The Twitter hack that scammed people out of $100,000 worth of Bitcoin opened up a whole new discussion about the security of blockchain systems. And increasingly, the threat goes way beyond Bitcoin, to newer domains such as smart contracts.
In dealing with the aftermath of the hack, how does one investigate such cybercrimes? Through the correct application of blockchain forensics.
What are Blockchain Forensics?
Blockchain forensics and cryptocurrency forensics accounting involve both tracking and interpreting the flow of cryptocurrency assets on blockchains.
There are about hundreds, or even thousands of cryptocurrencies, with just as many blockchains containing a public record of every crypto transaction made.
However, blockchains only provide a limited amount of public user data. Moreover, their massive ledgers, which are supported by a network of servers, are not easy to parse through. One would need terabytes of storage and a certain level of skill to at least download and glean some insight into it. Thus, this enables criminals to hide their assets through cryptic account numbers, either by swiftly moving them from one wallet to another, or by spreading them out across multiple wallets.
Still, with the help of sophisticated technology, blockchain forensics and surveillance companies can scrape transactional data from blockchains and analyze it for illicit activity. This enables them to help law enforcement in tracking down criminals and where they are moving their funds.
Blockchain forensics is primarily a post-incident practice – but increasingly, as the technology becomes more sophisticated, it aims for preventative, pre-incident measures.
Analyzing the Data
According to the American Bar Association, there are a couple of things to consider when performing crypto forensics:
1. Wallets and Addresses
Addresses are similar to bank-account numbers, and contain a balance and history of transactions undertaken in the past. A wallet is a collection of addresses, and they may exist as a:
- “hot wallet” – where access to crypto funds are “stored” on a third-party exchange
- “cold wallet” – where funds are accessible via hardware or paper-based wallets—deemed the most secure
- desktop wallet software – where funds are accessible locally on a computer and/or mobile app.
Identifying addresses and wallets early in the case helps blockchain forensics teams understand the flow of the funds in question. Artifacts (e.g. wallet.dat files) or wallet software (e.g. metamask or myetherwallet.com) could help in recovering funds and piecing together crypto transactions.
2. Seed Phrases and Passwords
Analysis of system or user artifacts, such as password vaults, static text files, notes files, or encrypted archive files, will help unlock the wallets/addresses being investigated.
3. Web Browser History
Web-browser cache and history helps identify exchanges that can be corroborated with transactions during the blockchain digital forensics process. Usernames and passwords may appear in the history or browser cache, as well.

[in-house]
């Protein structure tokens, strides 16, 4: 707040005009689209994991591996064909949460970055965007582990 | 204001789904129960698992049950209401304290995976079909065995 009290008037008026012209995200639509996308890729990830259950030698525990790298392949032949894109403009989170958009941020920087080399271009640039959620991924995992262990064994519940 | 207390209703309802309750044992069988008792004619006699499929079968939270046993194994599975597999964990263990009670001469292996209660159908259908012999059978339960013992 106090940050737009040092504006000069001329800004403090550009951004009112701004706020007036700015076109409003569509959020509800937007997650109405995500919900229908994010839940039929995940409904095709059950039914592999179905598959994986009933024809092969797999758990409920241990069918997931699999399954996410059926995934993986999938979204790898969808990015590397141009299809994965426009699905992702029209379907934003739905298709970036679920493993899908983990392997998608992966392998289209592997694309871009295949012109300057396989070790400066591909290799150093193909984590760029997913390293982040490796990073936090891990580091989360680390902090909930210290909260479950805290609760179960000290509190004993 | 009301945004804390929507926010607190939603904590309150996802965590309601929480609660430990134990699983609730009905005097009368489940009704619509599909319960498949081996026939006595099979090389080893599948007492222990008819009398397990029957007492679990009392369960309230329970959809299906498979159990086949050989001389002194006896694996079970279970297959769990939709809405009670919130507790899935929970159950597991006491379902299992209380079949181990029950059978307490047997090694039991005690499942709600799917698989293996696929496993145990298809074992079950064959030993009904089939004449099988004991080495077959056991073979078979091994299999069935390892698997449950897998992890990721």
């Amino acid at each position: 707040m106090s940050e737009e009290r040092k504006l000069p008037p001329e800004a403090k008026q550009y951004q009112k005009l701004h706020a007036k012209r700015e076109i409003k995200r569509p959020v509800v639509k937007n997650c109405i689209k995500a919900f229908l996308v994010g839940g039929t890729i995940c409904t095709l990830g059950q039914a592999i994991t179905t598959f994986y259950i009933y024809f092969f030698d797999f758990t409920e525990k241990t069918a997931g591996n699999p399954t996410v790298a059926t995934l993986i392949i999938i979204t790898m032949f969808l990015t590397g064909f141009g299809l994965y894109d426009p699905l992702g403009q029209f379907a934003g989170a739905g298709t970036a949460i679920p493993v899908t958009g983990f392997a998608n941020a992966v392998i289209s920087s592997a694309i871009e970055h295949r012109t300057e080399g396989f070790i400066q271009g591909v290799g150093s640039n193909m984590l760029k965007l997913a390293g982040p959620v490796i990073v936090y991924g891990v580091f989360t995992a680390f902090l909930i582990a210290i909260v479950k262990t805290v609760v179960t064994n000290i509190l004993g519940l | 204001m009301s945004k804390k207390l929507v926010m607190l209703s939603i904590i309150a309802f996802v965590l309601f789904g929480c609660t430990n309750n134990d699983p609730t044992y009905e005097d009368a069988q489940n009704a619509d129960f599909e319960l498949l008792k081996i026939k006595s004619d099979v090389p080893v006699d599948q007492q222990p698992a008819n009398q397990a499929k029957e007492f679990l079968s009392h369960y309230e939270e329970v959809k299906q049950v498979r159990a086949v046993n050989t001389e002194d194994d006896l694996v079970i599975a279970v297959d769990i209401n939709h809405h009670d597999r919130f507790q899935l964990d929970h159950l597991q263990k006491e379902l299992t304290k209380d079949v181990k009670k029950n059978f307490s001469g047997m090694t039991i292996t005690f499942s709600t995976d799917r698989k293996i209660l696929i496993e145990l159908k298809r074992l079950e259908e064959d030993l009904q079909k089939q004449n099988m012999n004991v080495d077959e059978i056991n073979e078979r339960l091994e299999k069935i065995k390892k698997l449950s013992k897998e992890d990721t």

4. Email and Chat Messaging Services
Email and chat-messaging platforms (e,g., web-based email, Slack, Telegram, WeChat, WhatsApp, etc.) can provide additional context across the findings. Often, they help reveal additional parties involved or other methods to trace transactions.
These findings can include significant missives and communications between parties. Cryptocurrency forensics can uncover addresses, details of transfers taking place, or times/dates that might be pertinent to the investigation.
5. Blockchain Explorers
Blockchain explorers can help investigators track the flow of funds from within the blockchain itself, as the important addresses and transactions are determined.
However, bad actors may attempt to mask their blockchain transactions through what they call “mixers” or “tumblers”; tools that break up the flow of funds into smaller pieces, making them harder to trace.
Solving the Case with AnChain.AI
Clearly, crypto forensics requires the help of solution/s that leverage smart systems, like machine learning and AI. Manually trawling through crypto data is out of the question.
Still, not all blockchain forensics solutions can provide thorough review and analytics that would help teams “find their criminal”. A secure and adept solution should be able to conduct investigations in minutes, not hours. Such AI-powered blockchain forensics should also be trusted by the world’s leading regulators. Something like AnChain.AI.
AnChain.AI’s Compliance Investigation Security OperationsTM (CISO) solution provides such capabilities, as well as the following benefits:
- Our machine learning behavior analytics model evaluates the risk indicators associated with any addresses. Exclusive intelligence on 100+ Million addresses and counting, mapping pseudonymous wallets to real-world entities.
- 10X Boost on your investigation with artificial intelligence: AnChain.AI’s 1-Click Auto-Trace maps cryptocurrency transactions to criminal, financial, and other destinations within seconds.
- Interactive graph-based investigation tools augment your analytics efforts to reveal complex entity relationships involving thousands of addresses
- Live, customizable, round-the-clock alerts powered by our exclusive risk engine. Effortlessly monitor potentially illicit behavior, large transactions, and more.
AnChain.AI has also signed a deal with the SEC to help monitor and regulate the turbulent decentralized finance (DeFi) industry. AnChain.AI has further been strategically targeting smart contract based digital assets since 2018, and have secured 3 US patents on the innovations around smart contract security and compliance.
To learn more about AnChain.AI’s blockchain forensics capabilities firsthand, request a demo here: